longer see any point in singling out individual
aspects of the human experience for special
attention or criticism. Population growth, climate
change, global corporatism, chemical pollution,
resource depletion, species extinctions, ocean
overfishing and acidification, global financial
instability, mounting social disparities and
injustices are all merely symptoms of a system that
has been out of control for centuries (despite our
earnest attempts to convince ourselves otherwise.) We have no choice left - or
perhaps we never really had any other choice - but to ride
the dragon until the human overshoot corrects
itself, as overshoots always do.
The silver lining I see is that all the pressures coming from this process of correction can be useful goads toward personal self-development. "In all matters, strive to do the right thing." What does this mean to each of us? What does mindful living in the midst of the whirlwind entail, what does it require of us in terms of personal growth, in the development of wisdom and self-awareness? How might each of us resolve our alienation - from each other, from our societies, from nature, from our own place in the universe? How may we find the re-connections that are essential if we are to emerge from this tumultuous, careless human adolescence into individual and collective adulthood? These are deep questions for dark times.
Most Recent Articles:Articles that outline the core of my views:
The Many Faces of Denial (November 14, 2013)
Thermodynamics Reading List (November 9, 2013)
A Thermodynamic Answer to Fermi's Paradox (October 29, 2013)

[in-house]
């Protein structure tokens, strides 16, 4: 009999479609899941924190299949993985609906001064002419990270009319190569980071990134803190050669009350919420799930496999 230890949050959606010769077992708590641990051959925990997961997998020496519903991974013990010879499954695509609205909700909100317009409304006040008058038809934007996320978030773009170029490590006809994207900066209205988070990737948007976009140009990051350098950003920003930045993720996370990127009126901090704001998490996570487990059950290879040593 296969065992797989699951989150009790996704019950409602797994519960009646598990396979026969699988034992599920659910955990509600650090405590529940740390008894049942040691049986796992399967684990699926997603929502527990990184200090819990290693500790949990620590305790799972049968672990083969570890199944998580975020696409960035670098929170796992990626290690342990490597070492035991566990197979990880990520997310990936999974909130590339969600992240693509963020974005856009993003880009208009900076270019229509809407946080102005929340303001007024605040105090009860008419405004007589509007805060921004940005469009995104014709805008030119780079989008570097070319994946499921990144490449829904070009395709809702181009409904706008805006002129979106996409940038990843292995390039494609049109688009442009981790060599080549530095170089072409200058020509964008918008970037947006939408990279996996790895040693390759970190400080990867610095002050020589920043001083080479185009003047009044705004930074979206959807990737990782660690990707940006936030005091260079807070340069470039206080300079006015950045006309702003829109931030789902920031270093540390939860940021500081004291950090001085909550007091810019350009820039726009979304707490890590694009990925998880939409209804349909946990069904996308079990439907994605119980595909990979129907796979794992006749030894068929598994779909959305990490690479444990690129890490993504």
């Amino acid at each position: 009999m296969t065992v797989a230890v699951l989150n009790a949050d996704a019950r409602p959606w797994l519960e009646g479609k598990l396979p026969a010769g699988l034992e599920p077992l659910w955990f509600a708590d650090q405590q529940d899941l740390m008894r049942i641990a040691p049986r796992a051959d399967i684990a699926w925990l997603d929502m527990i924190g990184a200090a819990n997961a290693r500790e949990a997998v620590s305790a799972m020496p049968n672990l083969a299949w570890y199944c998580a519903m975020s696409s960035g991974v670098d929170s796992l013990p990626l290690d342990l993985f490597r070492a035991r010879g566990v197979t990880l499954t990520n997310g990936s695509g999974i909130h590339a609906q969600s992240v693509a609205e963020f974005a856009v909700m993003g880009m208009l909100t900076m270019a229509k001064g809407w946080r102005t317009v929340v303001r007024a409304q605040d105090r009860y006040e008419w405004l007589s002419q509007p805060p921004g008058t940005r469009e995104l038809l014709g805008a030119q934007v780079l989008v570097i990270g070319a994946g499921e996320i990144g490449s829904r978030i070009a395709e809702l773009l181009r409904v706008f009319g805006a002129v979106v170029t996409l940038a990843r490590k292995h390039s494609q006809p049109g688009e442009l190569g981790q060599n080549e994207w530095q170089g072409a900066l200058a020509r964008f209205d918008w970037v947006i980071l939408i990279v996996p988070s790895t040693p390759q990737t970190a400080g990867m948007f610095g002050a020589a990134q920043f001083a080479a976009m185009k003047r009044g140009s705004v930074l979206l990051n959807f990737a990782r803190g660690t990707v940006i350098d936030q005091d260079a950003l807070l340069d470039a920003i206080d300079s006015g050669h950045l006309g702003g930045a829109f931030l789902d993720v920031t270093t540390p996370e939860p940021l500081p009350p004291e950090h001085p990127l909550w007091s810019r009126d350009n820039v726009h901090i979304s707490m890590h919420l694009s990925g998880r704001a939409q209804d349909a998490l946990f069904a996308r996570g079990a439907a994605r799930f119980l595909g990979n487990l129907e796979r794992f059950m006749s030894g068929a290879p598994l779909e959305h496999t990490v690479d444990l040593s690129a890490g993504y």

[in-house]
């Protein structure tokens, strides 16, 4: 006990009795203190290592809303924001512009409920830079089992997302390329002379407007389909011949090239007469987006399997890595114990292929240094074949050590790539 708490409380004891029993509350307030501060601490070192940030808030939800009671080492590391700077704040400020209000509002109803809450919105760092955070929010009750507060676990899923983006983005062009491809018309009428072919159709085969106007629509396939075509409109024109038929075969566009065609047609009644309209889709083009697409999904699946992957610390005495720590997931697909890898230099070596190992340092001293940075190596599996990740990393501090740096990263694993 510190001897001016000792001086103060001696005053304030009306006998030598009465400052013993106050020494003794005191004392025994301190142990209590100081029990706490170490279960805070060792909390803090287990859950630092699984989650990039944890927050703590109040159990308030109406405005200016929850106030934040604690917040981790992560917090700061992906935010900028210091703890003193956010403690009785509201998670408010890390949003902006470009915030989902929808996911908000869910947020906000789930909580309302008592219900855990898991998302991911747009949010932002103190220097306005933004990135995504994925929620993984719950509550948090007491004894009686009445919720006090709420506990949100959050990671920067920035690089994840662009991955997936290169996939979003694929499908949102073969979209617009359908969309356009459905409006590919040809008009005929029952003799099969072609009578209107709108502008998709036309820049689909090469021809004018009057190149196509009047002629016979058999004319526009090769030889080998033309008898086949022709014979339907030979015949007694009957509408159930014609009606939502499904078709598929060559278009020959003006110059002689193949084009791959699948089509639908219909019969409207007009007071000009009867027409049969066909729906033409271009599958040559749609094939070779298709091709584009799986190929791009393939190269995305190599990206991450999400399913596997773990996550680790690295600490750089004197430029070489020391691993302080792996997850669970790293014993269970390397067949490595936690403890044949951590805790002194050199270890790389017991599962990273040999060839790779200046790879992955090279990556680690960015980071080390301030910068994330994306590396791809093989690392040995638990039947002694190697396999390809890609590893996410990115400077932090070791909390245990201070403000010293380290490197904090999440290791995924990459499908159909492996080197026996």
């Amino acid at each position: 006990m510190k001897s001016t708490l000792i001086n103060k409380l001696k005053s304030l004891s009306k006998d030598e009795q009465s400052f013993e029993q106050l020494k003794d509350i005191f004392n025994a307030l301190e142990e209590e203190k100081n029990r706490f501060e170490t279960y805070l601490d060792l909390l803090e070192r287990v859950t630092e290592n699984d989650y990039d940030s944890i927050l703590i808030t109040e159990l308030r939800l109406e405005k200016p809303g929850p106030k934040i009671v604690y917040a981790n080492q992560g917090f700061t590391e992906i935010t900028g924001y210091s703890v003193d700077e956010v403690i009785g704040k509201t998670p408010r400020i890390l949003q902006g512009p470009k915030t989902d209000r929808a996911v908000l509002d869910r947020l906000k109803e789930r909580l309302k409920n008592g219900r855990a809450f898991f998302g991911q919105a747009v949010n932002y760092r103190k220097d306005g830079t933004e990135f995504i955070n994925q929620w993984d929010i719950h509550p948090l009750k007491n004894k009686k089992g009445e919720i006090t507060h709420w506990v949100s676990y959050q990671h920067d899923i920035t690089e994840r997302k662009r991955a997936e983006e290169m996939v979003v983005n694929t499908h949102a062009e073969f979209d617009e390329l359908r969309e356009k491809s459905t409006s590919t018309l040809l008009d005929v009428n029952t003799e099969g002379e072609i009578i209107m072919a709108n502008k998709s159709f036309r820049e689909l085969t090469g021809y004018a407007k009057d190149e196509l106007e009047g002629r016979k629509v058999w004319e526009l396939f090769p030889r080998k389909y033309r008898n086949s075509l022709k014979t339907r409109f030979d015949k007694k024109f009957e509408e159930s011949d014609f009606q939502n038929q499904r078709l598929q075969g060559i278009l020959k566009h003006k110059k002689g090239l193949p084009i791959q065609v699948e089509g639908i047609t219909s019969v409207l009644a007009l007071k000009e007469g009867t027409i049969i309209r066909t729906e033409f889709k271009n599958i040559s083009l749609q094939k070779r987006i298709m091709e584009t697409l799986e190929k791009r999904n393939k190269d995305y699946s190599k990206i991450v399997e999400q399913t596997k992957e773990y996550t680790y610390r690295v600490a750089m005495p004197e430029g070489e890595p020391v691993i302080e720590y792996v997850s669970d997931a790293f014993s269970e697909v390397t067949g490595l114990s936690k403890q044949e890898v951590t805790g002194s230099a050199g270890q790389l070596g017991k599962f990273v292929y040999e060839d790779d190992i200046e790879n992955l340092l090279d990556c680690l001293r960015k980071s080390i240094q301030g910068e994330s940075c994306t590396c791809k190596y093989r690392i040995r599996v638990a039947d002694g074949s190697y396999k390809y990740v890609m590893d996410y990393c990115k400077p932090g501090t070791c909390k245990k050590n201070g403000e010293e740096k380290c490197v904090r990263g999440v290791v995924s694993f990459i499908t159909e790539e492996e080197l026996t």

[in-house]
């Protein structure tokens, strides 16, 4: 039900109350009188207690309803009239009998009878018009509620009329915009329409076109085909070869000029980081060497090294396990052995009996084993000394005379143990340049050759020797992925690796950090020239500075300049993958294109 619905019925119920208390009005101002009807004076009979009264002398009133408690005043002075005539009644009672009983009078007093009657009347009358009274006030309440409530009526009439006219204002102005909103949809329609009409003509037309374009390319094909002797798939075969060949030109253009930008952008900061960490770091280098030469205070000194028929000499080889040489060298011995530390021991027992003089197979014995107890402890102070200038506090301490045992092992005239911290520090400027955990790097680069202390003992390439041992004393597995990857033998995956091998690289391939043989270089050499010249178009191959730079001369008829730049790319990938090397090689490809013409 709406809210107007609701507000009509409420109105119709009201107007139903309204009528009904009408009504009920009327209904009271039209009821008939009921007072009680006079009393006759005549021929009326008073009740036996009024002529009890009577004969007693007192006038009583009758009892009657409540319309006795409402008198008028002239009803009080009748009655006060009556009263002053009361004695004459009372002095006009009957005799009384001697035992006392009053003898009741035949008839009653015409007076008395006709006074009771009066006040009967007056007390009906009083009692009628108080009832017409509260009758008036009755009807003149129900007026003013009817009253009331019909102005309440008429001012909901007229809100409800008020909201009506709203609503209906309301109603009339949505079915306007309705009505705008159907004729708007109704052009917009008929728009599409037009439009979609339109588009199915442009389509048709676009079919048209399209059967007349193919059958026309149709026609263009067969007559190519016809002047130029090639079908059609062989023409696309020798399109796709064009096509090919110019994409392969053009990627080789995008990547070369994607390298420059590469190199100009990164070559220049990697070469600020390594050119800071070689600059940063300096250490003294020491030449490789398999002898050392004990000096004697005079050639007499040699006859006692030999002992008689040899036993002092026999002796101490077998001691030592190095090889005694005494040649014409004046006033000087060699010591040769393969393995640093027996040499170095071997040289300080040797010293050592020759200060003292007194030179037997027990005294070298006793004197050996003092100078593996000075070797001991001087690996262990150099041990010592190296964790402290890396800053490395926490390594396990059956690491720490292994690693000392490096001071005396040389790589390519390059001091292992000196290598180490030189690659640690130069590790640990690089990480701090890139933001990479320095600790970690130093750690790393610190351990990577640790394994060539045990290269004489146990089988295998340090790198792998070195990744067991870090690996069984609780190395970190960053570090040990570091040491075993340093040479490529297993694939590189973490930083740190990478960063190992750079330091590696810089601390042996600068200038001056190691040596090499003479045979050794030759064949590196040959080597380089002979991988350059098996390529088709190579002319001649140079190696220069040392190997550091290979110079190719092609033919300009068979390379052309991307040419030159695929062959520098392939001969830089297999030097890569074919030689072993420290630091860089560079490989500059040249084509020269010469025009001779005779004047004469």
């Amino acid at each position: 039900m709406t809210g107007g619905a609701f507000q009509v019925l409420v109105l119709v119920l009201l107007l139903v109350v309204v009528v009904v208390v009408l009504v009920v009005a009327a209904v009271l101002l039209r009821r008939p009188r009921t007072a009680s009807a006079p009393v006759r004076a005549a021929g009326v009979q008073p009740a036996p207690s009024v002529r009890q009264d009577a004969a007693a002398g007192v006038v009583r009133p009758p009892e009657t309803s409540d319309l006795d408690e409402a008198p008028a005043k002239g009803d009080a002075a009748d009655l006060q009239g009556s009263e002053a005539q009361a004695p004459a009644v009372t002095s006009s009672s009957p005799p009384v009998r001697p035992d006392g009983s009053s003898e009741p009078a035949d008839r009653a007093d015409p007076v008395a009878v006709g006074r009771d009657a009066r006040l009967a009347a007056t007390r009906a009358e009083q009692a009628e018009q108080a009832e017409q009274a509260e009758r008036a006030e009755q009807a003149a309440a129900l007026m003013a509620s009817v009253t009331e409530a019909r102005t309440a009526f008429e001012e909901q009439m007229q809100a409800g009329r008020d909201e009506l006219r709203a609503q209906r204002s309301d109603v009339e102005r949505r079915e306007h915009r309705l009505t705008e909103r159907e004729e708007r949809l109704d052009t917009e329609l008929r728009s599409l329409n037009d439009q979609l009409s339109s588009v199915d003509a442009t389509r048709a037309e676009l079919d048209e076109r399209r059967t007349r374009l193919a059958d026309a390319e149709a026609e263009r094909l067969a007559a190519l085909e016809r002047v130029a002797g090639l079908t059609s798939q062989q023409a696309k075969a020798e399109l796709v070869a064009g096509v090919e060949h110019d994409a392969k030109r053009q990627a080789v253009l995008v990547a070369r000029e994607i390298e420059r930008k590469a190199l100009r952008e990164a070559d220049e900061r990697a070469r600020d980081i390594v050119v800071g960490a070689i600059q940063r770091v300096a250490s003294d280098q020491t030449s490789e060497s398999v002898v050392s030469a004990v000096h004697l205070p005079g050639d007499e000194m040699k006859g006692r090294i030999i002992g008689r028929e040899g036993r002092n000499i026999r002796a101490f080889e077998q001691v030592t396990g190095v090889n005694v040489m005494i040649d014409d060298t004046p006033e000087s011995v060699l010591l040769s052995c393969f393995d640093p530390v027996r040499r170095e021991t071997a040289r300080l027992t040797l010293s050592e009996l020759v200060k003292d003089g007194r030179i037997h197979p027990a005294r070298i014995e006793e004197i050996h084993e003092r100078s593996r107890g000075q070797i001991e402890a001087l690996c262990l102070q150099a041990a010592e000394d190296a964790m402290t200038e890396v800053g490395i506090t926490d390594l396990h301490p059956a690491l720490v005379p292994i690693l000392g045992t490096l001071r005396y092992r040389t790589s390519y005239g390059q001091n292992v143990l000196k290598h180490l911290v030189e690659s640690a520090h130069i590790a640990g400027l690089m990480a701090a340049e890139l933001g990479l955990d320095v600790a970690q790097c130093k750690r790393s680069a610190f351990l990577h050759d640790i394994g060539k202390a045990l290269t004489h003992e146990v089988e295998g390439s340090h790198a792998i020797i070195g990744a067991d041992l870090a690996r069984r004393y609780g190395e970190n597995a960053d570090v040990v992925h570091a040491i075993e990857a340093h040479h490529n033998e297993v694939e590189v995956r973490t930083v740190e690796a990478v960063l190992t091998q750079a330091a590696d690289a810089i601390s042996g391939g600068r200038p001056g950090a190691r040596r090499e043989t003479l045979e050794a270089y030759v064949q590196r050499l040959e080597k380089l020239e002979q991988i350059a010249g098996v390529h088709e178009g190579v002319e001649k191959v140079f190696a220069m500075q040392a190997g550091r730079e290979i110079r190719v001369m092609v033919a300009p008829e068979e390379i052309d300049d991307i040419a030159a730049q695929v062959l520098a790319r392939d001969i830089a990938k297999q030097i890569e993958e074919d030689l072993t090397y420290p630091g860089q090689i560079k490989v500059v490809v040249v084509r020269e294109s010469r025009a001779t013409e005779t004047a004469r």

A Thermodynamic Critique (October 19, 2013)
The Evolutionary Psychology of Fukushima (September 13, 2013)
Paradise Lost (July 25, 2013)
The Dawn of Cybernetic Civilization (July 16, 2013)
Thermodynamic Footprints (Updated March 23, 2013)
No Really, How Sustainable Are We? (May 16, 2013)
The Thermodynamics of Civilization (May 17, 2013)
A 50,000-Foot View of the Global Crisis (July 8, 2011)
Population: The Elephant in the Room (May 2007)
Is Peak Population Almost Here? (February 22, 2011)
The Neuropsychology of Climate Change (December, 2009)
The Guardian Institutions of Hierarchy (July, 2009)
Carrying Capacity and Overshoot: Another Look (May 12, 2012)
Climbing the Ladder of Awareness (October 19, 2012)
Enough! (November, 2010)
Bearing Witness to Collapse (April 26, 2011)
Introducing the Cultural Psychopomp (February 14, 2012)
Finding The Gift (September 29, 2012)
Climbing the Ladder of Awareness
When it comes to our understanding of the unfolding global crisis, each of us seems to fit somewhere along a continuum of awareness that can be roughly divided into five stages:
How people cope with despair is of course deeply personal, but it seems to me there are two general routes people take to reconcile themselves with the situation. These are not mutually exclusive, and most of us will operate out of some mix of the two. I identify them here as general tendencies, because people seem to be drawn more to one or the other. I call them the outer path and the inner path.